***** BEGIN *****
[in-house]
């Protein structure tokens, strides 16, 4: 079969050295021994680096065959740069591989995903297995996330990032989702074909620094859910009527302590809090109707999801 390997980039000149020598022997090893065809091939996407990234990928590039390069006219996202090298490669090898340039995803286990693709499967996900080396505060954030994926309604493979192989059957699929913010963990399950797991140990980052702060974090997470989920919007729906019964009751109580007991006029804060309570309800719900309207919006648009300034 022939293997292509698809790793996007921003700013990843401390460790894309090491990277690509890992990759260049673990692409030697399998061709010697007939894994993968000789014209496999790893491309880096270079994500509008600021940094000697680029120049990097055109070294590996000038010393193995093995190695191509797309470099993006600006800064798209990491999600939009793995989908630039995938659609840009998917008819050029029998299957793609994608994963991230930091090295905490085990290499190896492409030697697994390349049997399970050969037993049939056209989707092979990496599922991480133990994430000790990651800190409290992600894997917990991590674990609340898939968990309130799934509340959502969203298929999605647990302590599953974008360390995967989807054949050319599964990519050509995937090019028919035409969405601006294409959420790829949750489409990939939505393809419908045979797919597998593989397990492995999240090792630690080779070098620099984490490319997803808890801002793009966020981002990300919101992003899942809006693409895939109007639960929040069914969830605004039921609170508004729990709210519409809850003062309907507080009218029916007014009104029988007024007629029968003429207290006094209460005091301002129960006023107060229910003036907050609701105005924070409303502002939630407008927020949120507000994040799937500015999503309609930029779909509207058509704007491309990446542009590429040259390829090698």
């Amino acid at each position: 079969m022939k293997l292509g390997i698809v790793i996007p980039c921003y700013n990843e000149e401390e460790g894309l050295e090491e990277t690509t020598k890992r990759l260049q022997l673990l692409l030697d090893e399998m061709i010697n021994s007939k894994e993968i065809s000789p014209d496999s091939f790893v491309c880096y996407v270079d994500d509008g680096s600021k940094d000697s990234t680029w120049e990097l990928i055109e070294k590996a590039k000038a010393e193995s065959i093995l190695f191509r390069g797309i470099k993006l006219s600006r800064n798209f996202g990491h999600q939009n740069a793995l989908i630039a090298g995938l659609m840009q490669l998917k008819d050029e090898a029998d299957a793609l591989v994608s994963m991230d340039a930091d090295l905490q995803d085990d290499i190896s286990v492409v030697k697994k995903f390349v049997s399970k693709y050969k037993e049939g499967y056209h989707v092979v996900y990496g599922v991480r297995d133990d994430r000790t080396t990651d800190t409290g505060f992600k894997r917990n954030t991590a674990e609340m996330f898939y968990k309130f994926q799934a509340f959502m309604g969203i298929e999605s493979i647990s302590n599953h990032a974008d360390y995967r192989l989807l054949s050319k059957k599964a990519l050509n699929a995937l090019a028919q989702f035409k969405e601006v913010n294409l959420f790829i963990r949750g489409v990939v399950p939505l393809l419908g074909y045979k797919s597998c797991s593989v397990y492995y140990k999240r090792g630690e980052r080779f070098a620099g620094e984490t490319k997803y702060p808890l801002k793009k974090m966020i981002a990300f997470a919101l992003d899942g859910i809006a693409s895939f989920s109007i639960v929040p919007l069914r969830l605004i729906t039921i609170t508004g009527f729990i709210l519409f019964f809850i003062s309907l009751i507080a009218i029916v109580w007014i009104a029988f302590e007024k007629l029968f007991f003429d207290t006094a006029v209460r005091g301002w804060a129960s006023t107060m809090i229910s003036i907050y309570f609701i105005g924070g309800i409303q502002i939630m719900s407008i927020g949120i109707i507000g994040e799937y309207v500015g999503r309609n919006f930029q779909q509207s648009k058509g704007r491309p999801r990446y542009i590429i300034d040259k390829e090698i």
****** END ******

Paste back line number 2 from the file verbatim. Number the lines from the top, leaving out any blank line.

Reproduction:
């Protein structure tokens, strides 16, 4: 079969050295021994680096065959740069591989995903297995996330990032989702074909620094859910009527302590809090109707999801 390997980039000149020598022997090893065809091939996407990234990928590039390069006219996202090298490669090898340039995803286990693709499967996900080396505060954030994926309604493979192989059957699929913010963990399950797991140990980052702060974090997470989920919007729906019964009751109580007991006029804060309570309800719900309207919006648009300034 022939293997292509698809790793996007921003700013990843401390460790894309090491990277690509890992990759260049673990692409030697399998061709010697007939894994993968000789014209496999790893491309880096270079994500509008600021940094000697680029120049990097055109070294590996000038010393193995093995190695191509797309470099993006600006800064798209990491999600939009793995989908630039995938659609840009998917008819050029029998299957793609994608994963991230930091090295905490085990290499190896492409030697697994390349049997399970050969037993049939056209989707092979990496599922991480133990994430000790990651800190409290992600894997917990991590674990609340898939968990309130799934509340959502969203298929999605647990302590599953974008360390995967989807054949050319599964990519050509995937090019028919035409969405601006294409959420790829949750489409990939939505393809419908045979797919597998593989397990492995999240090792630690080779070098620099984490490319997803808890801002793009966020981002990300919101992003899942809006693409895939109007639960929040069914969830605004039921609170508004729990709210519409809850003062309907507080009218029916007014009104029988007024007629029968003429207290006094209460005091301002129960006023107060229910003036907050609701105005924070409303502002939630407008927020949120507000994040799937500015999503309609930029779909509207058509704007491309990446542009590429040259390829090698």